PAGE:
Why do environmentalists oppose genetically modified ‘golden rice’?

Backers say rice variety is a cheap way to fix vitamin A deficiency, but a Philippine court ruling could delay sowing in Bangladesh.

In a move aimed at fighting child malnutrition, the Philippine Agriculture Ministry approved in 2021 the commercial propagation of the GMO variety and started distributing seeds to farmers in some parts of the Southeast Asian country. Image: , CC BY-SA 3.0, via Flickr.

A court in the Philippines has sided with green campaigners and banned a genetically modified (GMO) rice variety that the government hoped would help fight vitamin A deficiency - the leading cause of childhood blindness in poorer countries.

Three years ago, the rice-dependent nation became the first to approve commercial cultivation of so-called Golden Rice, which unlike conventional rice varieties produces beta-carotene in the grain. The body uses beta-carotene to make vitamin A.

But the government approval was challenged by small-scale farmers and environmentalists, and an appeals court ruled on April 17 to revoke the rice variety’s biosafety permit, meaning it can no longer be cultivated commercially.

The ruling - which was based on a writ of nature, essentially the constitutional right to a healthy environment - could increase resistance to Golden Rice in Bangladesh, where anti-GMO activists are protesting plans by the government to grant approval to the variety’s use. 

Here’s what you need to know:

What is Golden Rice?

In a move aimed at fighting child malnutrition, the Philippine Agriculture Ministry approved in 2021 the commercial propagation of the GMO variety and started distributing seeds to farmers in some parts of the Southeast Asian country.

Due to its content of beta-carotene, a yellow-orange plant pigment, Golden Rice can double the vitamin A intake of children in the poorest 40 per cent of the country’s population and other low-income nations, according to the International Rice Research Institute (IRRI), an agricultural research body based in the Philippines.

According to the World Bank, nearly 17 per cent of Filipino children aged between 6 months and 5 years suffer from vitamin A deficiency, which is linked to numerous health problems besides childhood blindness including decreased growth rates and ability to fight infection.

The IRRI and the government’s rice research arm, the Philippine Rice Research Institute (PhilRice), led the nation’s push for Golden Rice, which takes its name from the colour caused by the beta-carotene - also found in carrots and other orange fruit and vegetables.

Which other countries grow Golden Rice?

Research to develop Golden Rice started in the 1980s as part of a Rockefeller Foundation initiative involving scientists from the Swiss Federal Institute of Technology and the University of Freiburg.

In the early 2000s, its creators donated a version of the GMO variety to poorer countries including the Philippines, Indonesia, and Bangladesh, where regulatory approval has lagged amid strong opposition from environmental groups.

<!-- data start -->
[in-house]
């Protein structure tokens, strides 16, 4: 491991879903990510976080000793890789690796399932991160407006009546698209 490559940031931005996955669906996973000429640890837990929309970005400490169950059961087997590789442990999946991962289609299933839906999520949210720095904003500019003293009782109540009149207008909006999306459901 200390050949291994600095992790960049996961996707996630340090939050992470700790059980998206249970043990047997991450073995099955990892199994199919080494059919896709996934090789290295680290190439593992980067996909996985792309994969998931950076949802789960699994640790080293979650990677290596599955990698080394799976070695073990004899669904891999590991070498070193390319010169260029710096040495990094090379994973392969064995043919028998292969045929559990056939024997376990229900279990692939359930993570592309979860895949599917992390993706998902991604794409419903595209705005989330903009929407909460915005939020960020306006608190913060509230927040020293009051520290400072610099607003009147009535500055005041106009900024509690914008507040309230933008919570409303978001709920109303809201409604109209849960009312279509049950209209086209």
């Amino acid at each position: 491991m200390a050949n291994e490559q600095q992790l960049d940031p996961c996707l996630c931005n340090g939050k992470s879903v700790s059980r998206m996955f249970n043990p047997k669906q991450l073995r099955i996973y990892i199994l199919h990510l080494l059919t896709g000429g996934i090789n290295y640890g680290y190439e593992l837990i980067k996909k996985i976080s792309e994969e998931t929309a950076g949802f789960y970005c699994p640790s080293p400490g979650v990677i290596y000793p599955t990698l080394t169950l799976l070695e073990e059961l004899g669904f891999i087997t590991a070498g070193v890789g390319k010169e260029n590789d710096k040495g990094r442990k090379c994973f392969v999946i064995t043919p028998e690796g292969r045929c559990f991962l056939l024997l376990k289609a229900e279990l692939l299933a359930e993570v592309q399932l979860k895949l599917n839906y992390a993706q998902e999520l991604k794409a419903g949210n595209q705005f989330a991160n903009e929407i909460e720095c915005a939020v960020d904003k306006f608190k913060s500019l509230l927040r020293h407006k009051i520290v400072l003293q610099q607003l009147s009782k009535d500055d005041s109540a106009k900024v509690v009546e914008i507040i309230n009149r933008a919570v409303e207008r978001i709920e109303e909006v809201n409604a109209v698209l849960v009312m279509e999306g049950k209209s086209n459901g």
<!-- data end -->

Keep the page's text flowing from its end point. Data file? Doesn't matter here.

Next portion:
In Bangladesh, vitamin A deficiency affects one in five children aged 6 months to 5 years old and about a quarter of pregnant women, and rice scientists in the country say the GMO variety provides a cost-effective option for families that cannot afford beta carotene-rich foods.

“Let us not take away the opportunity (to reduce vitamin A deficiency) that we failed to provide thus far,” said Uttam Deb, an agricultural economist and an associate professor at the University of Arkansas at Pine Bluff in the United States.

Golden Rice has also secured food safety approvals in Australia, New Zealand, Canada, and the United States, and Deb said research showed it “is unlikely to negatively affect human health, the environment, and the agricultural ecosystem”.    

Who opposes Golden Rice?

In 2022, Filipino farmers who support organic agriculture and environmentalists filed a Supreme Court petition against the government over Golden Rice, which they said posed “dangers of irreversible damage or risks to the environment, (rice) biodiversity … and human health”.

The complaint was led by Masipag, a network of farmers and agroecology advocates, and environmental group Greenpeace Southeast Asia. 

The petitioners said the government had approved the biosafety permit of the crops without conducting proper impact and risk assessments. They also argued that introducing GMO crops could cause farmers to lose organic farming certificates. 

Golden Rice proponents have said previously that the rice variety would not impact organic agriculture through cross-pollination.

Asked to comment, PhilRice said only that it was still reviewing the implications of the April court ruling.

This story was published with permission from Thomson Reuters Foundation, the charitable arm of Thomson Reuters, that covers humanitarian news, climate change, resilience, women’s rights, trafficking and property rights. Visit https://www.context.news/.

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